Effect of Single Oxide Fluxes on Morphology and Mechanical Properties of ATIG on 316 L Austenitic Stainless Steel Welds


  • A. Hdhibi Mechanical Engineering Department, Prince Sattam Bin Abdulaziz University, Saudi Arabia | Preparatory Engineering Institute of Nabeul (IPEIN), Tunisia
  • K. Touileb Mechanical Engineering Department, Prince Sattam Bin Abdulaziz University, Saudi Arabia
  • R. Djoudjou Mechanical Engineering Department, Prince Sattam Bin Abdulaziz University, Saudi Arabia
  • A. Ouis Mechanical Engineering Department, Prince Sattam Bin Abdulaziz University, Saudi Arabia
  • M. L. Bouazizi Mechanical Engineering Department, Prince Sattam Bin Abdulaziz University, Saudi Arabia
  • J. Chakhari Mechanical Engineering Department, Prince Sattam Bin Abdulaziz University, Saudi Arabia


Tungsten inert gas (TIG) is a wide common process used in fabrication due to its low cost equipment, high quality and accuracy welds but has low productivity related to the low penetration depth in single pass. A new perspective, the Activated Tungsten Inert Gas (ATIG), in which the same equipment as TIG is used, except that a thin layer of activated flux is deposited on a workpiece surface. In this work, eight kinds of oxides were tested on 316L austenitic stainless steel. Three levels of welding current were used to study the effect of different activating fluxes on weld bead geometry and mechanical properties. X-ray Photoelectron Spectroscopy (XPS) was used for the first and the second level energy for different ATIG welds to analyze the relationship between the weld shape and oxygen content in welds. The experimental results showed that the weld profile is related to the thermodynamic stability of selected oxides and in relation to the energy provided. ATIG with TiO2, SiO2, MnO2 oxides presented the deepest welds followed by Cr2O3, Fe2O3, and ZnO. Finally ZrO2, CaO oxides had no effect on the weld depth. The ATIG welded joint showed better tensile strength than TIG. The ATIG hardness measurements carried out showed also better if not the same as TIG weld except for the Silicon oxide weld. Results of the impact test showed that, except for the titanium dioxide TiO2 which has a good benefit, the weldment using the other oxide fluxes exhibits worse withstanding to sudden shock than TIG welding.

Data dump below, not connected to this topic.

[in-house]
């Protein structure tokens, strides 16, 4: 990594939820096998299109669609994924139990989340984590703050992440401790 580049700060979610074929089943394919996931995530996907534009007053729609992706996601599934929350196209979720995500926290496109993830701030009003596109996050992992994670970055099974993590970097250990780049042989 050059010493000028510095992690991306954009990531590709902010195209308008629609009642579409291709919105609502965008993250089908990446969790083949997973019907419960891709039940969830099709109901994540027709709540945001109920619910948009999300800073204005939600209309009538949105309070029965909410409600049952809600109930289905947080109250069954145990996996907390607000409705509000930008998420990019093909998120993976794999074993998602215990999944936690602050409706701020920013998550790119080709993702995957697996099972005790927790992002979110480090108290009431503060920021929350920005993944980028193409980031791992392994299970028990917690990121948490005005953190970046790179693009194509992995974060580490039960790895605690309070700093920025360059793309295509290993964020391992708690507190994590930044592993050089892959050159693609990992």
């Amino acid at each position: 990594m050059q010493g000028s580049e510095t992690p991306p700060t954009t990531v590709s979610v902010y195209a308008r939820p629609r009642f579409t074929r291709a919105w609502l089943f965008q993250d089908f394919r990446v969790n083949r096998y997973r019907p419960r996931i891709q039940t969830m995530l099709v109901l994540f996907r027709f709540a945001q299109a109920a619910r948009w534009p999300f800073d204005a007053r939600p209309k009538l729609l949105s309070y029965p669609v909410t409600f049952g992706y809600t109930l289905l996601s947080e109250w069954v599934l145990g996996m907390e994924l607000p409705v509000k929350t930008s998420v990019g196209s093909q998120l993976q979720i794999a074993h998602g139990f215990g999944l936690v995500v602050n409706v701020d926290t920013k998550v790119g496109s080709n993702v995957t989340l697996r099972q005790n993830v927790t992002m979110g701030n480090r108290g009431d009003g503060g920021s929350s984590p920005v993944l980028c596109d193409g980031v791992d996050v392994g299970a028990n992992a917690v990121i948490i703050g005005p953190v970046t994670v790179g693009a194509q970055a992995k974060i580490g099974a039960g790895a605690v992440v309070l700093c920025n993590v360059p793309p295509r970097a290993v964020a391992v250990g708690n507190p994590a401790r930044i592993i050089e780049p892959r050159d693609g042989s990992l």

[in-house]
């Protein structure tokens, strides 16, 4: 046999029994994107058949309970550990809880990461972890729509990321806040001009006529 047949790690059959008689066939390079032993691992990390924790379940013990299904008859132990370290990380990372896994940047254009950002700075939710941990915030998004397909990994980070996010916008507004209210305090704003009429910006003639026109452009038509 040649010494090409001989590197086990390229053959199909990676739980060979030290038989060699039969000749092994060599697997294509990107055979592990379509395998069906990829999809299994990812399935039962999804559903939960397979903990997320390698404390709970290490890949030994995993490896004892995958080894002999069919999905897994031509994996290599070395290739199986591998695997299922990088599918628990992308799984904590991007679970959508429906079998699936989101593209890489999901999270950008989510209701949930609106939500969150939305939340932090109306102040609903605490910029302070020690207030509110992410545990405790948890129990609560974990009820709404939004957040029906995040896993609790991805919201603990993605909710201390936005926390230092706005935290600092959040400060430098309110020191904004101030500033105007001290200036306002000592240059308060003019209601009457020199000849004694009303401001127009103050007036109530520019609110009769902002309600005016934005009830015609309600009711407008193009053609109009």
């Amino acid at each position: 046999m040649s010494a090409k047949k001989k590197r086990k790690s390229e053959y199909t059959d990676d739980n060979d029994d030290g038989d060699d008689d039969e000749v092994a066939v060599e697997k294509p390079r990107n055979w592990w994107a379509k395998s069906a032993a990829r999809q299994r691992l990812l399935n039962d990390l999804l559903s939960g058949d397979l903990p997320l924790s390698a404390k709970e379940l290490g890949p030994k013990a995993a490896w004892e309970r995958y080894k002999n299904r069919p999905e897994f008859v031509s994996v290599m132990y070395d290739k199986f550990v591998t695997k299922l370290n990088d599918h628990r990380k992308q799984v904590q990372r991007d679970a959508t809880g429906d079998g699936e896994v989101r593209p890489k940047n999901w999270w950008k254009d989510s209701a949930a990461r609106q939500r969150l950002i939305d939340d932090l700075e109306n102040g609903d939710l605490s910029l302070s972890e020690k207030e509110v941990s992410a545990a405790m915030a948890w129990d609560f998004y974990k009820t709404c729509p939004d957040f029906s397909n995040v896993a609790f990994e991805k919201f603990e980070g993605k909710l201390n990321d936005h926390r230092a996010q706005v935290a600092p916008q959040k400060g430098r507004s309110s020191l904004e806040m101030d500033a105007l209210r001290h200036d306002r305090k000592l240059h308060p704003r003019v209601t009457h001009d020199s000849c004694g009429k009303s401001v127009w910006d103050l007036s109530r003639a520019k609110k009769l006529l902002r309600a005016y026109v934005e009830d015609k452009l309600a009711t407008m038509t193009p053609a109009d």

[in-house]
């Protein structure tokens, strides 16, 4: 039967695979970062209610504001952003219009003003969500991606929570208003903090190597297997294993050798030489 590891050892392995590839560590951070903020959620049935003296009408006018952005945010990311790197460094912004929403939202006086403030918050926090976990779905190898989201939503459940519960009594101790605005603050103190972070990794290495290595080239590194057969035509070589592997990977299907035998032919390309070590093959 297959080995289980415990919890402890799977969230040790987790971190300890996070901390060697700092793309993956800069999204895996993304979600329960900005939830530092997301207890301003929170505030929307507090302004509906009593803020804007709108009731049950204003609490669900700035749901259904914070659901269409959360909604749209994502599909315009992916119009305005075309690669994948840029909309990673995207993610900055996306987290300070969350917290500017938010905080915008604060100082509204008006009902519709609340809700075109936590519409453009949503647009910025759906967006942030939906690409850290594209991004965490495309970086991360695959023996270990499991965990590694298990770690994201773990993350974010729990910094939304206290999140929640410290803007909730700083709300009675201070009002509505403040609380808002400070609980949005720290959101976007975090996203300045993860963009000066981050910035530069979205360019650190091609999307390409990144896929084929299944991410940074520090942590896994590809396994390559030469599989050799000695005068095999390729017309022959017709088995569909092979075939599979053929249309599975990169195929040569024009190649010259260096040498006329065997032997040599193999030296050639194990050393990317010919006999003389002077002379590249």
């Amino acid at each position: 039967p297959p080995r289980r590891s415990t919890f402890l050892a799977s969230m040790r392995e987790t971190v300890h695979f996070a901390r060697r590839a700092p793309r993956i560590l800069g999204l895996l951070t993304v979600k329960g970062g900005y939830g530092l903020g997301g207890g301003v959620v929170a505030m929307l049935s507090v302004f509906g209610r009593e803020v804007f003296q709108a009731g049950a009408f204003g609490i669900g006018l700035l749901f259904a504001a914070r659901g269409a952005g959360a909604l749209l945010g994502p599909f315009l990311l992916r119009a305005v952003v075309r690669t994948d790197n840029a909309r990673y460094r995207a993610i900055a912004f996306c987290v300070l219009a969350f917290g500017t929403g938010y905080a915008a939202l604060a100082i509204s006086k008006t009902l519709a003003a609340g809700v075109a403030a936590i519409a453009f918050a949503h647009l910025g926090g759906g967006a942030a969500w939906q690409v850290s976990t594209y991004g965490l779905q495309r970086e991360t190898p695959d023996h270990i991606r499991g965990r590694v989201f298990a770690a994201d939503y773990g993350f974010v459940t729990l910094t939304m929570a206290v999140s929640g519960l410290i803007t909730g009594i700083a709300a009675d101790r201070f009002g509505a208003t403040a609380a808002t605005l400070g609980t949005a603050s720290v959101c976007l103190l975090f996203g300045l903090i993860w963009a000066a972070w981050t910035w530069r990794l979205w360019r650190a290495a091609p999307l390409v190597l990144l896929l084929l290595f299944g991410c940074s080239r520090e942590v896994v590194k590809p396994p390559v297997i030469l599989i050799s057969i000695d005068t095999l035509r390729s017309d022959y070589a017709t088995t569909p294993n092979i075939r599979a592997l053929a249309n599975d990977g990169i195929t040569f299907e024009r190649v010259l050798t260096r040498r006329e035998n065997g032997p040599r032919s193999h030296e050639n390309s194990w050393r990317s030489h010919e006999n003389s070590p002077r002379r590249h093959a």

ATIG, austenitic stainless steel, weld shape, mechanical properties


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How to Cite

A. Hdhibi, K. Touileb, R. Djoudjou, A. Ouis, M. L. Bouazizi, and J. Chakhari, “Effect of Single Oxide Fluxes on Morphology and Mechanical Properties of ATIG on 316 L Austenitic Stainless Steel Welds”, Eng. Technol. Appl. Sci. Res., vol. 8, no. 3, pp. 3064–3072, Jun. 2018.


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